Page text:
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Malema proves far from presidential

EFF leader Julius Malema told supporters that whites took land "through genocide" and insulted political analysts, among others, at an election registration rally last week. /Veli Nhlapo
EFF leader Julius Malema told supporters that whites took land "through genocide" and insulted political analysts, among others, at an election registration rally last week. /Veli Nhlapo

Julius Malema once told us he would be president of South Africa.

Launching his party's registration campaign last week, he revealed what kind of president he would be.

The day was about encouraging EFF supporters and all other eligible South African voters to register or verify their registration.

Instead of focusing on registration, Malema turned the whole thing into an opportunity to threaten and insult all manner of supposed enemies - from Mozambican-born Duduzane Zuma to white people and analysts.

It is obvious that Malema styles himself along the lines of orators who can speak for hours without a script - a la Fidel Castro, Hugo Chavez, Robert Mugabe and so on.

If Malema had read Marcus Tullius Cicero's book, How To Win An Argument, he would have long noticed that what distinguished an orator like Castro was the depth of his knowledge.

An acclaimed orator himself, Cicero has an important lesson for Malema: "I believe that no one can become a truly great orator unless he has a solid foundation in the whole range of human knowledge."

He may not possess a whole range of human knowledge, but the soundness of Floyd Shivambu's arguments whenever he pontificates in parliament always stands out.

Even Mbuyiseni Ndlozi's calculated charm betrays a young mind with potential.

Judging him by the EFF's own standards, Malema stands a shoulder below those around him.

Watching him on stage last week, intelligent observers were left with the impression of a rumbling rabble-rouser who is vocally gifted and mentally destitute.

Malema clearly relishes his theatrics, but he leaves us wondering what would happen to South Africa if such a monstrous menace were to befall our country in the form of a president.

The problem with toy revolutionaries is that, because they have big role models, they often don't realise when spectators laugh at the grotesquerie of a dwarf's feet struggling to lift big shoes.

When a serious orator climbs the stage, he brings a central message to his hearers. You do remember an insult or two delivered by Malema last week, but what exactly was the central message of his speech?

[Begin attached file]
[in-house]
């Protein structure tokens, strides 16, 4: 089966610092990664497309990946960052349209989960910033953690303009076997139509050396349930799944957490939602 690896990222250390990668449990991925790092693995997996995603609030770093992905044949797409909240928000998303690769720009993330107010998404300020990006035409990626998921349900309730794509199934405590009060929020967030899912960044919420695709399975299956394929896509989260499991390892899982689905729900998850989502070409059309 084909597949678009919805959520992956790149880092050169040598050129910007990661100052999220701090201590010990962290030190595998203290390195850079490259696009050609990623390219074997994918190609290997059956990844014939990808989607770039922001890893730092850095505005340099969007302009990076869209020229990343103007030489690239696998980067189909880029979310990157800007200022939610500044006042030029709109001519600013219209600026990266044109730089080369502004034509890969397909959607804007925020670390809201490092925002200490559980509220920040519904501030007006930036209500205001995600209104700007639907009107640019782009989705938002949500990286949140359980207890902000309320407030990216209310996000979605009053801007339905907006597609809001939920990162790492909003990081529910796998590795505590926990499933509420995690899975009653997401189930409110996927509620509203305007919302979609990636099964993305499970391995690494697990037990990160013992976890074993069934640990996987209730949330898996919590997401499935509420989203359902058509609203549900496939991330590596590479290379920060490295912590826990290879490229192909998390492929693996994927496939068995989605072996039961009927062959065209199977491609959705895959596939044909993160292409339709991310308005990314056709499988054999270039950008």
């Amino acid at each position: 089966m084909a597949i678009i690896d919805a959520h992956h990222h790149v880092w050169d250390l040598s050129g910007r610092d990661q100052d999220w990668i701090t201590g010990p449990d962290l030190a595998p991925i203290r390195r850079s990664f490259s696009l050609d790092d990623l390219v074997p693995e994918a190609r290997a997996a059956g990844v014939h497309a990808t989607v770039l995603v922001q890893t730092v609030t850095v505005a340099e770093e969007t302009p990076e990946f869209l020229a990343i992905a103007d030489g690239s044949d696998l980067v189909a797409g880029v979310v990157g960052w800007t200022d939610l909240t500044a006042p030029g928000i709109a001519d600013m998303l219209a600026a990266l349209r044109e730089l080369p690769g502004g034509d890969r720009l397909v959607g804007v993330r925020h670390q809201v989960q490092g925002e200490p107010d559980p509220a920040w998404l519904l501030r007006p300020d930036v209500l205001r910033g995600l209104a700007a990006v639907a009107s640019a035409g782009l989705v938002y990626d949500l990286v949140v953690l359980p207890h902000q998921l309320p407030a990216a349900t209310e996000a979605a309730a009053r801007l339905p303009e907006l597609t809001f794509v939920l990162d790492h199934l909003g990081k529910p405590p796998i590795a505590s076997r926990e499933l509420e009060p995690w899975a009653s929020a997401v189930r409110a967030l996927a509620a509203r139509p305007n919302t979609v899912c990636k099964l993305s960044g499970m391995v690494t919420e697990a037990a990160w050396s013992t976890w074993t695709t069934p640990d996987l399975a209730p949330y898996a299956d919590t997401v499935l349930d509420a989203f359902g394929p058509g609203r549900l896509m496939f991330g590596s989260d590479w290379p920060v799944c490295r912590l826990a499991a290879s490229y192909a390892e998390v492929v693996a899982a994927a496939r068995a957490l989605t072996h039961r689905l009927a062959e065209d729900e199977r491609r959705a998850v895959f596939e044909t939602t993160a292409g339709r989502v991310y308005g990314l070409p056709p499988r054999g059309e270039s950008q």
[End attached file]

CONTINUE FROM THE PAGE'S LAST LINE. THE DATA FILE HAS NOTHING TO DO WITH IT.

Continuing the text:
If Malema wants to learn from a twisted mind, he must read Joseph Goebbels's speech on Knowledge and Propaganda. There he will come face to face with an obnoxious mind at its best.

Beyond propaganda, politics is a serious business.

In 1925, John Maynard Keynes wrote: "The political problem of mankind is to combine three things: economic efficiency, social justice and individual liberty."

In other words, serious politics ought to be about the search for a better model to organise human society, to find a social framework for the greatest happiness of the greatest number of people.

If Malema had deviated from the theme of the day - registration - to tell us how he plans to transform South Africa's economy to ensure greater efficiency, deepen social justice and make you and I freer, it would be understandable. Instead, he howled gigantic curses about Mozambique and white people who must go to hell.

How will all this make our lives better?

Imagine a state of the nation address delivered by "president" Malema one day, wearing a red beret and insulting analysts for pointing out that, unlike what he preaches, he lives in an expensive suburb.

It is true that EFF leaders wear overalls in front of cameras in parliament and change to Italian suits at night when they drink Scotch whisky.

All of them - from Shivambu to Malema - drive expensive cars and they don't live in a township. Yet they masquerade as tribunes of the poor. It is all showmanship!

Maybe it does not matter where Malema lives, but he has no right to abuse the public under the pretext of encouraging people to register. If he wants to clown, he must go to a circus. If he wants to be a comedian, he must approach Trevor Noah for proper training.

As responsible citizens, we must set the bar very high; we must not clap hands and laugh when someone in leadership abuses his position.

Dear Mr Julius Malema: Young leaders with presidential ambitions, a la Barack Obama in his youth, spend time immersing their minds in knowledge, instead of mastering the art of insults. You are young, you can still learn.

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